If you wouldn’t assign a lab report without having written one, why would you assign a video without having created one? How would you go about answering students’ questions? How would you advise on structure, content, format, and citing? How would you know what expectations are reasonable, how much time to allot, what resources to recommend, your criteria for grading?
I get a lot of questions from instructors who want to assign a video project, sometimes even making it an option in lieu of a final exam or paper. Often, the instructor has never actually made a video himself, or at least not one with the requirements he’s asking for. It’s not hard to imagine how this poses all kinds of potential problems regarding support, expectations, and grading. If this sounds like you, don’t worry, I won’t tell…but your students probably will, what with the explosion of social media and rate-my-prof sites. So what’s a well meaning instructor to do?
Make sure you go through all the steps you are expecting of your students so you can lay down a solid structure of support and provide reasonable criteria students must meet to get a good grade. Ask the questions you think they’ll ask. Go to the labs you think they’ll go. Call the support staff you think they’ll call. Google the tutorials you think they’ll Google! Don’t just outsource all the assistance to others. Be the expert! It’s empowering to be able to answer your students questions; in fact, they expect that you can.
Now let’s talk about options, because there is such a thing as too many. You might think you are doing students a favor by letting them loose to use any device and video editor under the sun, but take a step back to understand what that means for your class as a whole. You can’t possibly answer all the questions about every device and software, and neither can we! However, if a majority of students are using the same resources, they’ll be able to help each other rather than overloading you or any other support staff with the more common questions. Plan out exactly which software, hardware, format, locations, etc. you want students to use every step of the way. This narrows down the list of things you (and your students) need to master to achieve the outcome you desire. I’m not saying you should restrict students to following the plan that you’ve laid out. A student can use whatever program she wants, knowing that it’s still her responsibility to make sure that her method will produce the result that meets your assignment’s requirements.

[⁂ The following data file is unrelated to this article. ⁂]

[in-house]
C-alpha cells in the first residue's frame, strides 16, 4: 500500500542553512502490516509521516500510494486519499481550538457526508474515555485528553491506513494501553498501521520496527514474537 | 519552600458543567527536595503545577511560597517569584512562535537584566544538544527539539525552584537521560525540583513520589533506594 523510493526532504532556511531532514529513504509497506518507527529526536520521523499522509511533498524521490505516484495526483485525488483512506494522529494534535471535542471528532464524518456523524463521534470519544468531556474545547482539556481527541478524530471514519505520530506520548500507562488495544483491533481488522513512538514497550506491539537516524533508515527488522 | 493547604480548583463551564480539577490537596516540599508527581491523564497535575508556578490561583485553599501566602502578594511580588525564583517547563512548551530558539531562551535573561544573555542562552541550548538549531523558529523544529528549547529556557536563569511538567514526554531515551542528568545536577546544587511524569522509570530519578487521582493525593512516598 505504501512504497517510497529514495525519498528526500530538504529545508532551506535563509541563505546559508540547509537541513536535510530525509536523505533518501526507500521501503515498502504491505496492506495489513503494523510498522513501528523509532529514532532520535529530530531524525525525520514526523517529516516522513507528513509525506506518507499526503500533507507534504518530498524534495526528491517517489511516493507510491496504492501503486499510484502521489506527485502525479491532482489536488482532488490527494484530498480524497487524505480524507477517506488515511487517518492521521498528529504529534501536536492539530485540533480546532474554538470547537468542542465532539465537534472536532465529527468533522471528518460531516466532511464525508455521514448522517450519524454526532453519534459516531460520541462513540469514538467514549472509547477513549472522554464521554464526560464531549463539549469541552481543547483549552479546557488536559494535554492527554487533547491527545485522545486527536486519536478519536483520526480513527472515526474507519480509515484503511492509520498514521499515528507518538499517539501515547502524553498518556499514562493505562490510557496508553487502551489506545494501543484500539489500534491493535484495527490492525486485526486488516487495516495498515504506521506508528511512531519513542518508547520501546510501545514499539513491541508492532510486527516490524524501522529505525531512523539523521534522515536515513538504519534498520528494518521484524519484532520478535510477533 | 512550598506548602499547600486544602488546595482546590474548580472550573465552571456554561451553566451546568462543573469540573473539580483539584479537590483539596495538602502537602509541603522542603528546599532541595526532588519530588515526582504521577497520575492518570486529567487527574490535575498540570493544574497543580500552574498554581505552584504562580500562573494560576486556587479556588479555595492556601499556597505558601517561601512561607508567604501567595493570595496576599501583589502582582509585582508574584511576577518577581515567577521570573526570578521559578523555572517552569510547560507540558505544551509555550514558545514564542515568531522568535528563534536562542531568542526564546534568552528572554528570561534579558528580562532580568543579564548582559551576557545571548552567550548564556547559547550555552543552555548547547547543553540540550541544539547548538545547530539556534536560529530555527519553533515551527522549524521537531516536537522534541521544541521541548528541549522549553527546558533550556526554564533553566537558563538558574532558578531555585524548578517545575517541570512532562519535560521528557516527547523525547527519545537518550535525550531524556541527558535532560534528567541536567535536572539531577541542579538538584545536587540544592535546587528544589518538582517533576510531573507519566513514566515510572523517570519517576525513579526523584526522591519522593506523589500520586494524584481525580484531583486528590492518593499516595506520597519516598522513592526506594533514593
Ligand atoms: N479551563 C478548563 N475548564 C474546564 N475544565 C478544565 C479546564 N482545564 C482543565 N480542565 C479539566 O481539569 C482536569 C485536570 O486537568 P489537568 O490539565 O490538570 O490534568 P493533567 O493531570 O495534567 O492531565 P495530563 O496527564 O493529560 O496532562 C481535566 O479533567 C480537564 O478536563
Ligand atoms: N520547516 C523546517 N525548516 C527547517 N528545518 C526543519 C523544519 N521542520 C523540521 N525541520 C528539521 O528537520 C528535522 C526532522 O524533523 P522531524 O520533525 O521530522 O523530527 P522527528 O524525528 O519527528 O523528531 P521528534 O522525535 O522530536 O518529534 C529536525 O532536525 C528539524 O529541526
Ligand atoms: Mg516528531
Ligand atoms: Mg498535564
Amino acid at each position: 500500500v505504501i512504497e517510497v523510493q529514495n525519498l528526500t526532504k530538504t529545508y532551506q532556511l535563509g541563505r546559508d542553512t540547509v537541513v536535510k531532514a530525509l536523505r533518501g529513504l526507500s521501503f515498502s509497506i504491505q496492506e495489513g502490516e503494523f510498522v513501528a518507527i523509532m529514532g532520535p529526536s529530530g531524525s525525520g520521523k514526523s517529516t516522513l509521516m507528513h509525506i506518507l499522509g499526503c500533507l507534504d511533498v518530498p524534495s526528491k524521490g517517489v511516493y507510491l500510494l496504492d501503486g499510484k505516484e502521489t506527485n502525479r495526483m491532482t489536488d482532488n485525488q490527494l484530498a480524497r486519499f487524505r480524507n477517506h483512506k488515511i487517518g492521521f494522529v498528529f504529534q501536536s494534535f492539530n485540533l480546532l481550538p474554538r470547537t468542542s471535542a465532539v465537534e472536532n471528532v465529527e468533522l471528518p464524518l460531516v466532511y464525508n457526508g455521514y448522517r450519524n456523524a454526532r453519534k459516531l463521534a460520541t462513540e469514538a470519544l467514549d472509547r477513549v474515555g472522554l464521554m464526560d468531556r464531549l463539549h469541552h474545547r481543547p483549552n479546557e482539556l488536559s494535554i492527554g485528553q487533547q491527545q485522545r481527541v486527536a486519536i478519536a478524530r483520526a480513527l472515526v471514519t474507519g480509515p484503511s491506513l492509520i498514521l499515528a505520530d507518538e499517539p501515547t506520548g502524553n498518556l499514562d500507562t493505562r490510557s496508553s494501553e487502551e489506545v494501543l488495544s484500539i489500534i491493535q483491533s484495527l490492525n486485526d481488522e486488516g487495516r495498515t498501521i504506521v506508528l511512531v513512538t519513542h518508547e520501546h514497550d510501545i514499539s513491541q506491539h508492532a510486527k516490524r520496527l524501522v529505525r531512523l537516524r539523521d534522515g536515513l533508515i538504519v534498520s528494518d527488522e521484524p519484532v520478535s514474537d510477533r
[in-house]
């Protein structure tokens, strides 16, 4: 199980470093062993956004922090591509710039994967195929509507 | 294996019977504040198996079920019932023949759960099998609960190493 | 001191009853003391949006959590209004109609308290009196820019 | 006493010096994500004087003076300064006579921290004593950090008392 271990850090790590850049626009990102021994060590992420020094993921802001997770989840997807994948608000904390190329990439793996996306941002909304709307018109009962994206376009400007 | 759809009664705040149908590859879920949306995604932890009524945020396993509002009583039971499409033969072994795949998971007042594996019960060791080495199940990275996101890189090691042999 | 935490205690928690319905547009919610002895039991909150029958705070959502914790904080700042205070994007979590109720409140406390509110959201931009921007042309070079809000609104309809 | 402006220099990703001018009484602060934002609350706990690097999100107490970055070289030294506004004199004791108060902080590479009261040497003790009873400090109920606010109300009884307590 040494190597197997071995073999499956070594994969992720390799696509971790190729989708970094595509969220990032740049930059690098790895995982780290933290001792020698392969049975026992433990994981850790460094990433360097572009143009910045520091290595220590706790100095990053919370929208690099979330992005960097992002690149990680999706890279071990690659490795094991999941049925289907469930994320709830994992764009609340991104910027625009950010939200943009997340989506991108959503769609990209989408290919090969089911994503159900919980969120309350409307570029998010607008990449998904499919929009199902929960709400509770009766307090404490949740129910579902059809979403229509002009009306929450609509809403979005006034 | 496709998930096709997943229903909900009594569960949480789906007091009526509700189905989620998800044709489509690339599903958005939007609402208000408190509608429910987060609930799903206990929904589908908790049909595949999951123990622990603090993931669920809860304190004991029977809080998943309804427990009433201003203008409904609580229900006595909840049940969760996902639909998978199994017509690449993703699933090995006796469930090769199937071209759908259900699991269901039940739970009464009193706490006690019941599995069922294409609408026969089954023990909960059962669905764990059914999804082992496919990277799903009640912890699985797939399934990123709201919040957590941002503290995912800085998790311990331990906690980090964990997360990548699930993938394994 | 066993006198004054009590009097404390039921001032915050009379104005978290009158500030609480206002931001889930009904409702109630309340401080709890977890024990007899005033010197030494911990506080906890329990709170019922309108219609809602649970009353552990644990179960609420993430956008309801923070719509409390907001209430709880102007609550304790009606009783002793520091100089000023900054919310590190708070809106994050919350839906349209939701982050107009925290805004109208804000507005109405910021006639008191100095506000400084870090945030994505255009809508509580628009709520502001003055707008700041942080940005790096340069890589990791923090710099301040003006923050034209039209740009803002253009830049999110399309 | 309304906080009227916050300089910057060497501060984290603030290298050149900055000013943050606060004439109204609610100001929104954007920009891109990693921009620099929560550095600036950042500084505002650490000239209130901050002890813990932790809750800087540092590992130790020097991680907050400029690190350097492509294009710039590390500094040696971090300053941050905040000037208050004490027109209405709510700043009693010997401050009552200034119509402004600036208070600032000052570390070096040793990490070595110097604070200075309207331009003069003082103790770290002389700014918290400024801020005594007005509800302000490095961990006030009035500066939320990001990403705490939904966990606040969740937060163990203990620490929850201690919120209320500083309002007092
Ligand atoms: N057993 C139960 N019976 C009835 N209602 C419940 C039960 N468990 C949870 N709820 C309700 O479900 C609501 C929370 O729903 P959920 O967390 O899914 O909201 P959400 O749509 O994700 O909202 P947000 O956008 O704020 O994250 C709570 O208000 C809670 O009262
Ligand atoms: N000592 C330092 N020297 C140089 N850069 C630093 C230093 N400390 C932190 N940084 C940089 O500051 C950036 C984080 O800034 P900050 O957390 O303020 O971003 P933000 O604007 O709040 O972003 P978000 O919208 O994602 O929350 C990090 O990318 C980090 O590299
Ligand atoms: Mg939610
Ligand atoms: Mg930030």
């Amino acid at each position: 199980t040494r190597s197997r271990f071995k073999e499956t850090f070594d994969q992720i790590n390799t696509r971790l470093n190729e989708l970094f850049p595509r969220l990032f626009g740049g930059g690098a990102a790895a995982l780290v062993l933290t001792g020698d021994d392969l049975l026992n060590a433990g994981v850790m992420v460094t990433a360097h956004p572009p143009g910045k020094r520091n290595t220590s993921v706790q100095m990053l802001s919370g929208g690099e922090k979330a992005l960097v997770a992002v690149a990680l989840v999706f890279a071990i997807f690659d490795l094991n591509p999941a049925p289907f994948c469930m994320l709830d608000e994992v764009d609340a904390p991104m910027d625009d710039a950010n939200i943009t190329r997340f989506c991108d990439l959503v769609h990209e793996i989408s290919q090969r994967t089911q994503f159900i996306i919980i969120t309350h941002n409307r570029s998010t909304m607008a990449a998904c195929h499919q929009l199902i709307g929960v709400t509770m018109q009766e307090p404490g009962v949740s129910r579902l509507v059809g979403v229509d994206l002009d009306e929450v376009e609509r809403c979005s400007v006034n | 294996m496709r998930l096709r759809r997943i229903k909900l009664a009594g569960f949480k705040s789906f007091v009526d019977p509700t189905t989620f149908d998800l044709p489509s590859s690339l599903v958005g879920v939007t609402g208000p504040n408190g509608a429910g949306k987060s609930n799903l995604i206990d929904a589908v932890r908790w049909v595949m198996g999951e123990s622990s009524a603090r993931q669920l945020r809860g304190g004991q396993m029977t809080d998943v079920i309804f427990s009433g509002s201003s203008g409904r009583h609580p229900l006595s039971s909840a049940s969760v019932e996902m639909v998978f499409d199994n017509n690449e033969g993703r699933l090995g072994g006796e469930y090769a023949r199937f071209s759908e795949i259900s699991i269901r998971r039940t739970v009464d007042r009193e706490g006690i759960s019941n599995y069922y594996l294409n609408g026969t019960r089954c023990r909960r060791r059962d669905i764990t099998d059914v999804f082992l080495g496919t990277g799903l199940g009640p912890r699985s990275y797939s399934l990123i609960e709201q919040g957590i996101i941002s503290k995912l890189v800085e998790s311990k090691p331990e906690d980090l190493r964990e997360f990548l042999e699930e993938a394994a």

Below, I have outlined what an OSU instructor can provide for her students to ensure smooth sailing throughout a video project. I can’t emphasize enough that this information needs to be posted online for students to reference throughout the project; organize it on Carmen in a way that makes sense for your class structure and lesson plan.
- Understand the information and resources available in So You Want to Make a Video…
- Specify use of iMovie ’11, and assign students to watch relevant tutorials on Apple’s iMovie support website. You can choose a different editor if you like, but be sure to include resources and locations for learning and assistance.
- Labs that have iMovie ’11 and staff to help: SE 370, HH 171a.
- Students may borrow a video camera from Classroom Services or be responsible for understanding how to use their own video recording device.
- Specify which of these elements the movie must contain: opening/closing credits, voiceover, music, sound effects, transitions, photos, video footage, other?
- Specify video length (we recommend 3-5 minutes).
- Specify what format of video you would like to receive (we recommend mp4 or mov).
- Specify how you want the video to be submitted (we recommend physical CD or Media Upload tool).
- Teach students about copyright and fair use law OR simply specify the use of original content only.